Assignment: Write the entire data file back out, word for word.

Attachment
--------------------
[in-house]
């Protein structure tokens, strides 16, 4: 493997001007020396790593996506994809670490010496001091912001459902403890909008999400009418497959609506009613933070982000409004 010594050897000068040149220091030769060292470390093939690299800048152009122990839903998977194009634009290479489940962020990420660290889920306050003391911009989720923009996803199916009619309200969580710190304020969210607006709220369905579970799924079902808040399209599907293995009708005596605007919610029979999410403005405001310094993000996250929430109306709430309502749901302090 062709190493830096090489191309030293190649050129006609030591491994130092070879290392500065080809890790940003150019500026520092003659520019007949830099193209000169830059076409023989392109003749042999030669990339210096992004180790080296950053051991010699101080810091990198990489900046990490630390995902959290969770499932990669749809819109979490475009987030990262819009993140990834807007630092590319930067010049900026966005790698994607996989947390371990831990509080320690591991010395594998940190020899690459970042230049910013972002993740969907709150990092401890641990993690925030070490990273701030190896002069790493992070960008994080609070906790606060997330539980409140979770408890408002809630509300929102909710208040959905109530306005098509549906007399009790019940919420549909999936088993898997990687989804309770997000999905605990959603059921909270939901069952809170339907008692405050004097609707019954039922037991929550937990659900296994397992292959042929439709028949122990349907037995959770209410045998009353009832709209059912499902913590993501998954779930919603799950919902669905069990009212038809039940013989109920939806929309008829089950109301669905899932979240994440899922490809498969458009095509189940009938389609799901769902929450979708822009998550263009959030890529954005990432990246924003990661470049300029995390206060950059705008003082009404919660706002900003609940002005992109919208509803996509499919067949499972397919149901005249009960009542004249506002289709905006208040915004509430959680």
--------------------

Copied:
[in-house]
């Protein structure tokens, strides 16, 4: 493997001007020396790593996506994809670490010496001091912001459902403890909008999400009418497959609506009613933070982000409004 010594050897000068040149220091030769060292470390093939690299800048152009122990839903998977194009634009290479489940962020990420660290889920306050003391911009989720923009996803199916009619309200969580710190304020969210607006709220369905579970799924079902808040399209599907293995009708005596605007919610029979999410403005405001310094993000996250929430109306709430309502749901302090 062709190493830096090489191309030293190649050129006609030591491994130092070879290392500065080809890790940003150019500026520092003659520019007949830099193209000169830059076409023989392109003749042999030669990339210096992004180790080296950053051991010699101080810091990198990489900046990490630390995902959290969770499932990669749809819109979490475009987030990262819009993140990834807007630092590319930067010049900026966005790698994607996989947390371990831990509080320690591991010395594998940190020899690459970042230049910013972002993740969907709150990092401890641990993690925030070490990273701030190896002069790493992070960008994080609070906790606060997330539980409140979770408890408002809630509300929102909710208040959905109530306005098509549906007399009790019940919420549909999936088993898997990687989804309770997000999905605990959603059921909270939901069952809170339907008692405050004097609707019954039922037991929550937990659900296994397992292959042929439709028949122990349907037995959770209410045998009353009832709209059912499902913590993501998954779930919603799950919902669905069990009212038809039940013989109920939806929309008829089950109301669905899932979240994440899922490809498969458009095509189940009938389609799901769902929450979708822009998550263009959030890529954005990432990246924003990661470049300029995390206060950059705008003082009404919660706002900003609940002005992109919208509803996509499919067949499972397919149901005249009960009542004249506002289709905006208040915004509430959680």